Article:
> I am sorry to ask problem. What are realtime extents and for what?
> As this message is probably not-quite-on-topic for this list I will keep
> this brief, and welcome any responses either to the list or through
> private email.
> We're interested in using XFS as the file system on an embedded device.
> This device performs data logging tasks. Data integrity is important,
> and the device could potentially be used in an environment where power
> failures happen regularly. After a power failure, the device must
> recover very quickly -- this is why XFS looks like good solution to our
> I'd like some information on how data is written to the disk -- what is
> written to the disk and what is stored in the journal, at what stages
> the structures on the disk are updated, how the filesystem recovers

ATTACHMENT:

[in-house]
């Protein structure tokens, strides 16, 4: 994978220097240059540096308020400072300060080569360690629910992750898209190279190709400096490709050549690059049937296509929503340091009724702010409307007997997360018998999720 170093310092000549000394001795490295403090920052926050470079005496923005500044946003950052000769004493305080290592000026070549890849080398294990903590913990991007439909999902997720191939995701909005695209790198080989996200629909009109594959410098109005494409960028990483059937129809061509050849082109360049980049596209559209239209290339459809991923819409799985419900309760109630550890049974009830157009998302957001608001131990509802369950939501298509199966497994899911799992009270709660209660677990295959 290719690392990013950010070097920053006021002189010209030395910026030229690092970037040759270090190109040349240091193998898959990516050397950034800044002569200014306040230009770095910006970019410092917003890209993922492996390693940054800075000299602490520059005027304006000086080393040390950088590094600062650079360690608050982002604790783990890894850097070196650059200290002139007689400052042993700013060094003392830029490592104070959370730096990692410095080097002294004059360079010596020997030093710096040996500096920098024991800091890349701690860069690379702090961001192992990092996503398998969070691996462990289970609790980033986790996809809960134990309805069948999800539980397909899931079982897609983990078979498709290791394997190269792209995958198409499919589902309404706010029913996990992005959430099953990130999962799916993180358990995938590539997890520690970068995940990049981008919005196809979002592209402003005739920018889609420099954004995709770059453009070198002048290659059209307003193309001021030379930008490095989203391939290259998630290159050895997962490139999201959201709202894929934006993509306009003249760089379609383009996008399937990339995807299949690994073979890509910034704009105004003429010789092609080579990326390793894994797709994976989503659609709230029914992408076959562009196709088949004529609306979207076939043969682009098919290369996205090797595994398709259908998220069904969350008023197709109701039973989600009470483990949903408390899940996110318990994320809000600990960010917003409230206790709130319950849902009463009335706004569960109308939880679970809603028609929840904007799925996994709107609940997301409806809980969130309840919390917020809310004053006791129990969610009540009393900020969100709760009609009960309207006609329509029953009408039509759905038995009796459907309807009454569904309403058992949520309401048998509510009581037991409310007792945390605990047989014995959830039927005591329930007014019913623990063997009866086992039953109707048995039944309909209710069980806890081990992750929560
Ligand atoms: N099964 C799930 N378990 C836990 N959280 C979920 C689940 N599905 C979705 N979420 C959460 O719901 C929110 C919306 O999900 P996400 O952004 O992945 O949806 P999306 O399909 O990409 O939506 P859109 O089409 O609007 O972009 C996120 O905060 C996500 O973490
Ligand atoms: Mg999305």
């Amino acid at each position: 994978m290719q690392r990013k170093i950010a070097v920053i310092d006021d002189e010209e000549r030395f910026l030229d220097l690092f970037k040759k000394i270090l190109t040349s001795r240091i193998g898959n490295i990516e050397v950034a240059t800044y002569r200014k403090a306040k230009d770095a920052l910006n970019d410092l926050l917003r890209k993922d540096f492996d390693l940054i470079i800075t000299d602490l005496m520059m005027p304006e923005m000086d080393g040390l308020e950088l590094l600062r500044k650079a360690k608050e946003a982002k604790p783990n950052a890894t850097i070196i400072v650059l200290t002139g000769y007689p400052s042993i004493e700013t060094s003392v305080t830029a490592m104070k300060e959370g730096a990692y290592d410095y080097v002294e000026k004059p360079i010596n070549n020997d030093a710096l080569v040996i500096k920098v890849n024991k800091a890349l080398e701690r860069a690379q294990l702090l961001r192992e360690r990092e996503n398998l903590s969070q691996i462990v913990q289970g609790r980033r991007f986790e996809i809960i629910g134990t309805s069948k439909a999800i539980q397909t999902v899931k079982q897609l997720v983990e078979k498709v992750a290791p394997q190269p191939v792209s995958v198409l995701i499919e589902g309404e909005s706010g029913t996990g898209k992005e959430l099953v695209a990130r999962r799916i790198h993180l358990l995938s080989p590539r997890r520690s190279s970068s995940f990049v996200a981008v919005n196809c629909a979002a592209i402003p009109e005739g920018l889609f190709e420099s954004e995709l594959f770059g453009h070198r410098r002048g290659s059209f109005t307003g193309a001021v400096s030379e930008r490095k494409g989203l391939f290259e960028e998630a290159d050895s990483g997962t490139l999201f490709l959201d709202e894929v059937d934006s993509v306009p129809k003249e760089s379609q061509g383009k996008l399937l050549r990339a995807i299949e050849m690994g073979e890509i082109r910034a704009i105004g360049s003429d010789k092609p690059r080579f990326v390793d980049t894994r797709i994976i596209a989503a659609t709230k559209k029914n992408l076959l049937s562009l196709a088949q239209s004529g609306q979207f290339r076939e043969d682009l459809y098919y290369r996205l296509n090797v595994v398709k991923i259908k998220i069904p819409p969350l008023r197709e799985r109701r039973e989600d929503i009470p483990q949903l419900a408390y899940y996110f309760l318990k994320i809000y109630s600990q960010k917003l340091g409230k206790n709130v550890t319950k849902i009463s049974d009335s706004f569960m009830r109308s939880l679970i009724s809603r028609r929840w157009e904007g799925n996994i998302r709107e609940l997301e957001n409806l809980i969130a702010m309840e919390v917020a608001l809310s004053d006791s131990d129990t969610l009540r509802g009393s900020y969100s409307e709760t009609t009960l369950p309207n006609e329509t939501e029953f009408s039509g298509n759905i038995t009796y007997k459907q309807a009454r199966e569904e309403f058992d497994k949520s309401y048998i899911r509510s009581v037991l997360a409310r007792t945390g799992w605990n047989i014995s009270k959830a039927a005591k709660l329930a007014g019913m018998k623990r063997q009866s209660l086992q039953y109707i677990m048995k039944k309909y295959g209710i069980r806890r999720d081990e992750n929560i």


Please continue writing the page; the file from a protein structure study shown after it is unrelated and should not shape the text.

> after an unclean shutdown, and so on. If a file is damaged by unclean
> shutdown, then subsequently recovered, what state will the file be in?
> What kind of corruption, if any, could it suffer?
In XFS only meta-data is journaled, typically high-performance
applications using XFS use "direct" I/O to "pre-allocated" files, thus
eliminating loss of buffered data, and keeping meta-data ops
(i.e. allocations/extensions) to a minimum, whilst running the
disks at hardware speed.
> Richard Downer * Telecom Network Test Division * Agilent Technologies
First would be to scan the design docs & white papers available at:
Look on the left for the "Design", "1999 XFS White Paper", &
"Usenix Paper" links.
Some of the material is old, but provides the basis for the
Also check out the "Selected original 1993 XFS design documents"
link near the bottom of the page..
After that, or, if that's already been done, try us again..